In the previous article, “Tying Performance Metrics to Business Strategy”, we explored an article by Breakthrough Performance Management, which is about tying performance metrics to business strategy. Now we explore the final article in this series of case studies, which is at the individual role of a project manager. Thank you for all the comments and intellect on the previous posts.
Webber and Torti interviewed project managers and clients in the information technology, aerospace, and management consulting industries to explore two key questions:
1) How can project managers operate more successfully as client-relationship manager and, as client account executives?
2) What strategies can the project manager use to build a trusting, long-term relationship with a client?
Project management is both an art and science. Project managers must develop and master the technical skills required to manage projects, but they must also develop and master the soft skills need to lead the people performing the work. The interviews conducted during the explorative study indicate a series of roles for an effective project manager. The roles are implementer, entrepreneur, politician, friend, marketer, and coach. A closer look at the different roles indicate that the project manager integrates scope, schedule, budget, plans, tools, and other project components to meet the client’s expectations. They think outside of the box for innovative ideas, rely on networking skills, and negotiate with stakeholders. Project managers also foster relationships with other project managers, facilitate communication with and among other stakeholders, and enable teams to achieve results.
The role of account executive is one role that is becoming increasingly apparent. As the project unfolds and events lead to unfriendly relations with the client, the perspective of the organizations is often viewed through the eyes of the client through the actions of project manager. In other words, the client perceives the greater organization in a bad light based on the poor relations with the project manager. Project managers must implement strategies to build a trusting, long-term relationship with a client. One strategy is to make sure that the personalities of the project manager and the client representative match. Another is to use urgency as a tactic to build relationships.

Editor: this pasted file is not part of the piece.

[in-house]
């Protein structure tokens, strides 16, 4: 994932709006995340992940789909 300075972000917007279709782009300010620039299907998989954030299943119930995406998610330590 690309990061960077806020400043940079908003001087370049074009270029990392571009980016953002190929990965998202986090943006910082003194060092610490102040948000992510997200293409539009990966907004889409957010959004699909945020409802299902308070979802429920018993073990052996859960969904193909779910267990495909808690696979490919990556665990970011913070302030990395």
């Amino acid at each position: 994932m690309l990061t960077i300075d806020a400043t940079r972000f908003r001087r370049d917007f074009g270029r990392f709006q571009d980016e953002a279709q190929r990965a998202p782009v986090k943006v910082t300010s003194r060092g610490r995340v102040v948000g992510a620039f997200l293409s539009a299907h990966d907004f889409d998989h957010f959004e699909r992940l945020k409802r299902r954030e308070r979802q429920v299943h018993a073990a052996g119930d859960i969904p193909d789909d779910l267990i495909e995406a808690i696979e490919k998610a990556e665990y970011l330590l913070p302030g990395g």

Fostering relations is great for both the organization and the client, but one must make sure that the project manager does not become too ingrained with the customer. The authors warn of “going native” and explain that when project managers are physically located on the clients site for an extended period of time, they tend to identify more with the client organization than that of their own organization. Organizations can ward this off by calling the project manager back on routine visits for face to face time and limit the duration time the project manager spends at the client site.
Organizations can capitalize on good relations between their project managers and clients, but awareness of “going native” is important to successfully retaining that relationship in the future. Sometimes the competitive advantage over other firms is having a good relationship with the client, but this strength and opportunity overplayed becomes a threat and weakness for the organization.
Webber, S., & Torti, M. (2004, February). Project managers doubling as client account
executives. Academy of Management Executive, 18(1), 60-71. Retrieved
October 12, 2008, from EBSCO MegaFILE database.